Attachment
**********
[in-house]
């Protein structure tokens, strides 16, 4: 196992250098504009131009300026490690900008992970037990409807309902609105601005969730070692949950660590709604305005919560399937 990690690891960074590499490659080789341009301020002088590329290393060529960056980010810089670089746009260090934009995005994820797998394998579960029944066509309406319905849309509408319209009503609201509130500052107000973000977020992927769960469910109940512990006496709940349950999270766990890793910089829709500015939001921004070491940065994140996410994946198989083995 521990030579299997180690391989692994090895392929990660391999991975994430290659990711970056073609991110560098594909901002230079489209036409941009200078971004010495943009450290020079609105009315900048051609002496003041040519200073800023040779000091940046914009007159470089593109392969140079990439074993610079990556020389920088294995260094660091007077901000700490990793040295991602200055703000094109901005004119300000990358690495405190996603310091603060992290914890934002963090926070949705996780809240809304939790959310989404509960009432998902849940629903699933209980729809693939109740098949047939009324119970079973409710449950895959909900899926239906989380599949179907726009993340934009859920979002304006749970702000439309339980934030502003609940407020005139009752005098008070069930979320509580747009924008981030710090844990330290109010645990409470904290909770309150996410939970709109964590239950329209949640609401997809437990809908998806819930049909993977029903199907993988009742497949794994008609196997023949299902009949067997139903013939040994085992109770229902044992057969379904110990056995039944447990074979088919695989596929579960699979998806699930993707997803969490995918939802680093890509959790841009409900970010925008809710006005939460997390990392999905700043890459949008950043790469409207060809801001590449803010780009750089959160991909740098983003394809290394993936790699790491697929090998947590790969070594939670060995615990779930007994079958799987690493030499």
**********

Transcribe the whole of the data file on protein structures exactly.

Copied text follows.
[in-house]
């Protein structure tokens, strides 16, 4: 196992250098504009131009300026490690900008992970037990409807309902609105601005969730070692949950660590709604305005919560399937 990690690891960074590499490659080789341009301020002088590329290393060529960056980010810089670089746009260090934009995005994820797998394998579960029944066509309406319905849309509408319209009503609201509130500052107000973000977020992927769960469910109940512990006496709940349950999270766990890793910089829709500015939001921004070491940065994140996410994946198989083995 521990030579299997180690391989692994090895392929990660391999991975994430290659990711970056073609991110560098594909901002230079489209036409941009200078971004010495943009450290020079609105009315900048051609002496003041040519200073800023040779000091940046914009007159470089593109392969140079990439074993610079990556020389920088294995260094660091007077901000700490990793040295991602200055703000094109901005004119300000990358690495405190996603310091603060992290914890934002963090926070949705996780809240809304939790959310989404509960009432998902849940629903699933209980729809693939109740098949047939009324119970079973409710449950895959909900899926239906989380599949179907726009993340934009859920979002304006749970702000439309339980934030502003609940407020005139009752005098008070069930979320509580747009924008981030710090844990330290109010645990409470904290909770309150996410939970709109964590239950329209949640609401997809437990809908998806819930049909993977029903199907993988009742497949794994008609196997023949299902009949067997139903013939040994085992109770229902044992057969379904110990056995039944447990074979088919695989596929579960699979998806699930993707997803969490995918939802680093890509959790841009409900970010925008809710006005939460997390990392999905700043890459949008950043790469409207060809801001590449803010780009750089959160991909740098983003394809290394993936790699790491697929090998947590790969070594939670060995615990779930007994079958799987690493030499």